|Drink to genomics|
By Kate Dalke
March 7, 2003
The next time you savor a glass of California wine, toast genomics. Thanks to new genomic information, wine growers may someday have new weapons against a microbe that destroys grape vines. The bacterium, called Xylella fastidiosa, can wipe out an entire vineyard.
The genome of the bacterium has been sequenced, and among the newly identified genes are some that are essential for infecting plants. Once inside the plant, the bacteria cut off water to the leaves, destroying the fruit and causing Pierce's disease.
"Pierce's is at the top of our list in terms of diseases," says Patrick Gleeson, executive director for the American Vineyard Foundation in Napa, California. Wine is a $33 billion industry in California.
Wine growers currently fight Pierce's disease using insecticides and by pruning diseased portions of a vine. Chardonnay and Pinot Noir grapes are particularly vulnerable to Pierce's disease, though it is not clear why.
Southern California has been hard hit by Pierce's disease. The region has been invaded by the glassy-winged sharpshooter, an insect that carries the bacteria in its gut. The sharpshooter transmits the bacteria directly into the grapevines.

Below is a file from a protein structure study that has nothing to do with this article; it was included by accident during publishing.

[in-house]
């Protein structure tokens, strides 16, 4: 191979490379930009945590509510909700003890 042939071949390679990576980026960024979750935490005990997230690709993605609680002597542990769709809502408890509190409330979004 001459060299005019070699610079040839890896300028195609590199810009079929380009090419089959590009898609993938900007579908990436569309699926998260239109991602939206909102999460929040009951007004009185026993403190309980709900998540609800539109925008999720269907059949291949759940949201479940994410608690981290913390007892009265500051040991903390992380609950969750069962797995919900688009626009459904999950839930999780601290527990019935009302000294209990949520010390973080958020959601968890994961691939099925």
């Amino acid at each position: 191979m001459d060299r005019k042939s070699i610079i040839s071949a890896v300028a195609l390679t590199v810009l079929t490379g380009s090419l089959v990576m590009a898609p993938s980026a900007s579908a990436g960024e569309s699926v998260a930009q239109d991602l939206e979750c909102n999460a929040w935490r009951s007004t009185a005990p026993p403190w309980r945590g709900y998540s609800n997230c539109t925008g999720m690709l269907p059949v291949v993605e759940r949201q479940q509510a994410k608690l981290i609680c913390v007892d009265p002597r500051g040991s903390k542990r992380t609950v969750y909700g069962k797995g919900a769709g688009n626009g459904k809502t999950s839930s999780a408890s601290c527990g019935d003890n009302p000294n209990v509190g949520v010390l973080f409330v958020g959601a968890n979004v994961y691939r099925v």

Xylella fastidiosa is unique among plant pathogens because it infects a variety of plants, from grapes and almonds to oranges and oleander. It has destroyed crops from California to Argentina.
In fact, Pierce's disease was such a problem in South America that in 2000 Brazilian researchers sequenced the Xylella strain that attacks oranges. The USDA then asked the Brazilian team to sequence the strain that infects California grapevines.
In a new study, published in Journal of Bacteriology, the scientists compared the orange and grape strains. The genomes are similar, but certain segments have been rearranged, says Marie-Anne Van Sluys, who led the research at the University of São Paulo in Brazil.
The scientists found genes that may help the bacterium attach to plant cells and to the sharpshooter's gut.
Another group of researchers from the US Department of Energy's Joint Genome Institute in Walnut Creek, California, partially sequenced the genomes of the almond and oleander strains in September 2002.
The USDA is now comparing the genomes of the citrus and grape strains to the almond and oleander. The comparison may reveal clues about how the bacteria infect specific plants and lead to new anti-bacterial measures.
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